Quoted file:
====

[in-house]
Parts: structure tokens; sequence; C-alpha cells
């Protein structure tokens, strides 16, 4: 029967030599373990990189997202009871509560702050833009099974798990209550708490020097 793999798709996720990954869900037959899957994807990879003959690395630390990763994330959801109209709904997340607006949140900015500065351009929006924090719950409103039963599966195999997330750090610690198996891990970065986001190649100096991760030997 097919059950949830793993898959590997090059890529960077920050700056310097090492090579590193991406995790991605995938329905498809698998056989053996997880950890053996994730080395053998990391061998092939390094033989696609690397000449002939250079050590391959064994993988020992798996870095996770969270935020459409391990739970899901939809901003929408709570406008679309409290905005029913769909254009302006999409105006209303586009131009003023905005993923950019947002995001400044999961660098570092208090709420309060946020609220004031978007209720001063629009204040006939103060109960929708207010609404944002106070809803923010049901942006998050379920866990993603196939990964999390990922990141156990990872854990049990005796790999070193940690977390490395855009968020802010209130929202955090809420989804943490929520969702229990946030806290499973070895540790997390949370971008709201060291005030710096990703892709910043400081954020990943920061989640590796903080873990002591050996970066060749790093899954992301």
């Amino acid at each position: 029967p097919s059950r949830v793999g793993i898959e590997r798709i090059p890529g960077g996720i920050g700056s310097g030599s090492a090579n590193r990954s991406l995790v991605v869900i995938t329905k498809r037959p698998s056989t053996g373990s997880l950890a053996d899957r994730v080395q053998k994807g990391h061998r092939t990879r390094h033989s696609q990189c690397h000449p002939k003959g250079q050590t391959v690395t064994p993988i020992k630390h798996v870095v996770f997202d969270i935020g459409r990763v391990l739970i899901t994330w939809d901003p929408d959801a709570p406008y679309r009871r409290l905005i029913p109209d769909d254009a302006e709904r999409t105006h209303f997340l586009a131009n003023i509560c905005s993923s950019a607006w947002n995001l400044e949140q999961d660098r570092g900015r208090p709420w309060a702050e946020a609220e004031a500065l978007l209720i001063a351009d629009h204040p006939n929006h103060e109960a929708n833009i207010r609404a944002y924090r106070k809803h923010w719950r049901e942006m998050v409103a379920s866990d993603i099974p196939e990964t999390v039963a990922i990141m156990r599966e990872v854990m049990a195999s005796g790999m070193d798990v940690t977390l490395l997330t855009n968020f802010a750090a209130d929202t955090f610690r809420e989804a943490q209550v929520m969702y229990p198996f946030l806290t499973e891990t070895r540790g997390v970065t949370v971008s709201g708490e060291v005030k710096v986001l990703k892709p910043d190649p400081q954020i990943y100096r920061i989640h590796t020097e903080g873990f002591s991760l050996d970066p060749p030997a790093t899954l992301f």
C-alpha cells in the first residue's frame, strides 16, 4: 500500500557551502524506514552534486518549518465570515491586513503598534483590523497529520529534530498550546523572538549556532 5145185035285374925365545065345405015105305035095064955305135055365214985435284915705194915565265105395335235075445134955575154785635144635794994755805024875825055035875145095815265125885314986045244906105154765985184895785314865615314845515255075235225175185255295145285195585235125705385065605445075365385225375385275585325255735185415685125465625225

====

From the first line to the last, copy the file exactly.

[in-house]
Parts: structure tokens; sequence; C-alpha cells
């Protein structure tokens, strides 16, 4: 029967030599373990990189997202009871509560702050833009099974798990209550708490020097 793999798709996720990954869900037959899957994807990879003959690395630390990763994330959801109209709904997340607006949140900015500065351009929006924090719950409103039963599966195999997330750090610690198996891990970065986001190649100096991760030997 097919059950949830793993898959590997090059890529960077920050700056310097090492090579590193991406995790991605995938329905498809698998056989053996997880950890053996994730080395053998990391061998092939390094033989696609690397000449002939250079050590391959064994993988020992798996870095996770969270935020459409391990739970899901939809901003929408709570406008679309409290905005029913769909254009302006999409105006209303586009131009003023905005993923950019947002995001400044999961660098570092208090709420309060946020609220004031978007209720001063629009204040006939103060109960929708207010609404944002106070809803923010049901942006998050379920866990993603196939990964999390990922990141156990990872854990049990005796790999070193940690977390490395855009968020802010209130929202955090809420989804943490929520969702229990946030806290499973070895540790997390949370971008709201060291005030710096990703892709910043400081954020990943920061989640590796903080873990002591050996970066060749790093899954992301």
């Amino acid at each position: 029967p097919s059950r949830v793999g793993i898959e590997r798709i090059p890529g960077g996720i920050g700056s310097g030599s090492a090579n590193r990954s991406l995790v991605v869900i995938t329905k498809r037959p698998s056989t053996g373990s997880l950890a053996d899957r994730v080395q053998k994807g990391h061998r092939t990879r390094h033989s696609q990189c690397h000449p002939k003959g250079q050590t391959v690395t064994p993988i020992k630390h798996v870095v996770f997202d969270i935020g459409r990763v391990l739970i899901t994330w939809d901003p929408d959801a709570p406008y679309r009871r409290l905005i029913p109209d769909d254009a302006e709904r999409t105006h209303f997340l586009a131009n003023i509560c905005s993923s950019a607006w947002n995001l400044e949140q999961d660098r570092g900015r208090p709420w309060a702050e946020a609220e004031a500065l978007l209720i001063a351009d629009h204040p006939n929006h103060e109960a929708n833009i207010r609404a944002y924090r106070k809803h923010w719950r049901e942006m998050v409103a379920s866990d993603i099974p196939e990964t999390v039963a990922i990141m156990r599966e990872v854990m049990a195999s005796g790999m070193d798990v940690t977390l490395l997330t855009n968020f802010a750090a209130d929202t955090f610690r809420e989804a943490q209550v929520m969702y229990p198996f946030l806290t499973e891990t070895r540790g997390v970065t949370v971008s709201g708490e060291v005030k710096v986001l990703k892709p910043d190649p400081q954020i990943y100096r920061i989640h590796t020097e903080g873990f002591s991760l050996d970066p060749p030997a790093t899954l992301f």
C-alpha cells in the first residue's frame, strides 16, 4: 500500500557551502524506514552534486518549518465570515491586513503598534483590523497529520529534530498550546523572538549556532 5145185035285374925365545065345405015105305035095064955305135055365214985435284915705194915565265105395335235075445134955575154785635144635794994755805024875825055035875145095815265125885314986045244906105154765985184895785314865615314845515255075235225175185255295145285195585235125705385065605445075365385225375385275585325255735185415685125465625225